Her third heat produced an average quality litter. Each one had a disqualifier from the Project health-wise (although none of the conditions were grave or life threatening). The temperaments ranged from 5-6's to 7-8's, in American Alsatian Temperament score standards. Only one hit a "9-10" for some scores, and he passed away in his fourth month from swallowing a hard toy. This was a bad litter. Certainly not worthy of founding lines.
On the business end of this venture, I was able to keep some of the money gained from the sale of the pups, with the intention of experiencing how to appropriately invest and manage my kennels' finances.
Shipping arrangements and costs, delivery of pups, registration fees and of course my donated Direwolf Guardian pup all had to be recorded and accounted for. Books kept and available to the NAABA for scrutiny.
The Intern is also responsible for fulfilling a contract with the Direwolf Project, in which the donatednbitch is to be bred with the donating breeder's male of choice, and the intern is responsible for the whelp, testing, sale and placement of that litter.
There is no financial gain to the intern, but the intern gets one or two (depending on litter size) puppies from that litter to begin their founding lines. The intention, was to have a dog from the previous litter to breed with, but that is where we honor God's Breeding Plan - not being of proper quality, I did not have a pup from the previous litter to work with.
On Toodles' fifth season, she went to stay with Dire Wolf Project site #1 to fulfill my contract and complete Level III, host the donating breeder's litter. She did sucessfully breed with Mulan, but a case of Pymetria early in gestation caused loss of that litter. Fennario was again without founders.
To fully understand the ramifications of not having founders after three years of starting my internship, the reader needs to know that The Dire Wolf Project is a broad, long term breeding plan that involves a network of breeders. The production from one breeder will affect the other breeder's work. In order to keep the generations stable enough to practice proper line breeding and eliminate genetically inherited conditions, all generations have to carry at the same rate. Nature has taught us that when one line lags behind in a wild breeding population, a bottleneck in genetic diversity of that population has potential to form. The entire network of genetic diversity in the program depends on this.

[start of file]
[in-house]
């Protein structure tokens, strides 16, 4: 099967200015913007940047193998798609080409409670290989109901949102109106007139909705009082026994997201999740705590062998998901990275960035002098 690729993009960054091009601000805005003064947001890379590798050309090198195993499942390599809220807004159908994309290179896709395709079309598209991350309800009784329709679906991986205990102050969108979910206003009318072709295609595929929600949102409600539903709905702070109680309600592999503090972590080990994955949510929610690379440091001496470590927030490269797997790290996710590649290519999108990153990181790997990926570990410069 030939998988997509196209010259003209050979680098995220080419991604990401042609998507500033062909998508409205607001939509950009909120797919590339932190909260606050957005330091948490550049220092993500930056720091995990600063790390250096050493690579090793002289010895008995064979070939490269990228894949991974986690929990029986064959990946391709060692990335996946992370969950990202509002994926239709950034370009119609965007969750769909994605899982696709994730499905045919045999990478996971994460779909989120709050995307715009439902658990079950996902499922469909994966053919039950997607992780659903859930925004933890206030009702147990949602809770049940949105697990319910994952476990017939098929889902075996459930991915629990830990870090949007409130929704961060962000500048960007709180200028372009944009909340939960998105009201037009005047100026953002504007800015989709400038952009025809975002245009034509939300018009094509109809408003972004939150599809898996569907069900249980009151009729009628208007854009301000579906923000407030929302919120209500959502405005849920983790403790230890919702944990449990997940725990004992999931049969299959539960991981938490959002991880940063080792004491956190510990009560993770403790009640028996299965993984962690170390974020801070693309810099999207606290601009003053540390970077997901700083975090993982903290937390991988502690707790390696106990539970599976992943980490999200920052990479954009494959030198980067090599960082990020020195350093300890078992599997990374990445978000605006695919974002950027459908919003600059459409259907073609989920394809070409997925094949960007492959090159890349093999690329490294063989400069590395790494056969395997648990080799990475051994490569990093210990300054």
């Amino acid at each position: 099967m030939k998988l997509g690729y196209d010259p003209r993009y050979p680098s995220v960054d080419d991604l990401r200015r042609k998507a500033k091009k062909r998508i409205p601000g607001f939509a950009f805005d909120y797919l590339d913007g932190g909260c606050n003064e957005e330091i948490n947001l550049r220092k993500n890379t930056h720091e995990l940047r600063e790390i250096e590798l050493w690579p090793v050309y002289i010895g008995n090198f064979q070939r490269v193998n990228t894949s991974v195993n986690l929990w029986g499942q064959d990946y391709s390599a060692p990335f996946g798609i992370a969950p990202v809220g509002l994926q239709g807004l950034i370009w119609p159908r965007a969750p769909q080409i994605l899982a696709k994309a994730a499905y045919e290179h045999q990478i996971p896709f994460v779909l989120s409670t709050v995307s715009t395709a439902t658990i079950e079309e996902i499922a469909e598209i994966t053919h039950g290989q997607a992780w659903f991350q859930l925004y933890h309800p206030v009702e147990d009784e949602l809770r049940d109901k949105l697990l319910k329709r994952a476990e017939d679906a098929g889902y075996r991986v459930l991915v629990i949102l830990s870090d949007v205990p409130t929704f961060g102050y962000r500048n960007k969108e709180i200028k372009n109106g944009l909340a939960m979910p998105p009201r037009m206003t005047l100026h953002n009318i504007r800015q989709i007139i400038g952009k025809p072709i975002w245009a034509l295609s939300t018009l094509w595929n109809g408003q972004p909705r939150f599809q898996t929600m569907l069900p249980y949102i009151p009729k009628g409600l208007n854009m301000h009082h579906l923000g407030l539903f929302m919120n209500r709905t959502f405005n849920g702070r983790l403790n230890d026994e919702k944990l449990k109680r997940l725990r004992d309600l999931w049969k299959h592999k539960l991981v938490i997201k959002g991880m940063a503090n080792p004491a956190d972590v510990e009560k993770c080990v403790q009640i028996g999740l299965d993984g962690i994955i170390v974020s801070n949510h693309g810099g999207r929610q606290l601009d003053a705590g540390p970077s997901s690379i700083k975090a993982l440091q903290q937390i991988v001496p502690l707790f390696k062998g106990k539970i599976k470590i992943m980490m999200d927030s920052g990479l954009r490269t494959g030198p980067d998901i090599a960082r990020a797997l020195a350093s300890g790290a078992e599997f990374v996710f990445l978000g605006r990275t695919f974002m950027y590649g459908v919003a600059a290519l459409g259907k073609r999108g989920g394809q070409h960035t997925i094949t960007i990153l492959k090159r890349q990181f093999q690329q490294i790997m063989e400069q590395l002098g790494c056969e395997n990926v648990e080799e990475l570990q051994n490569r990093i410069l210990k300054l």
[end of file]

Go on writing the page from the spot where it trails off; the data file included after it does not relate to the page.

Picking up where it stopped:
Luckily, my breeder's association is quick thinking and prepared for such obstacles.
To keep me within the generational scope of the Project, "Kluane" (YukonxAnna) and "Merida" (Bambi x Topper) were bred and passed onto me, again by Dire Wolf Project Site #1, have come to start my founding lines here in Colorado at Fennario Kennels. The conditions of internship are the same. I am to record and observe every little hair on their heads. Whelp, test, sell and place both litter for the donating breeder, and I get one or two pups (depending on litter size) from the litters to start my founding lines. I haven't delved very deep into the genetics work for them, but what I have learned so far of these dogs sounds very promising.
With the generational heritage offered from these two females in the Project as well as the individual make-up of the dogs themselves are EXACTLY what I would have needed if all of my little plans and designs had passed the Universe's scrutiny. Even better, Toodles will be going to stay at Dire Wolf Project site #2, to see if a different environment and different lines for a stud would help Toodles. Toodles leaving Fennario is not to indicate we have been found inappropriate for her, nor that I personally did something wrong . There is no way to know what is happening with Toodles' breeding cycle unless years and years of precise data is recorded and analyzed. What we will find, either way, will benefit the Project through stats and observations. Alternatively, if she DOES produce a spectacular litter, I have been promised one of her pups….so perhaps Toodles will be in our lines after all.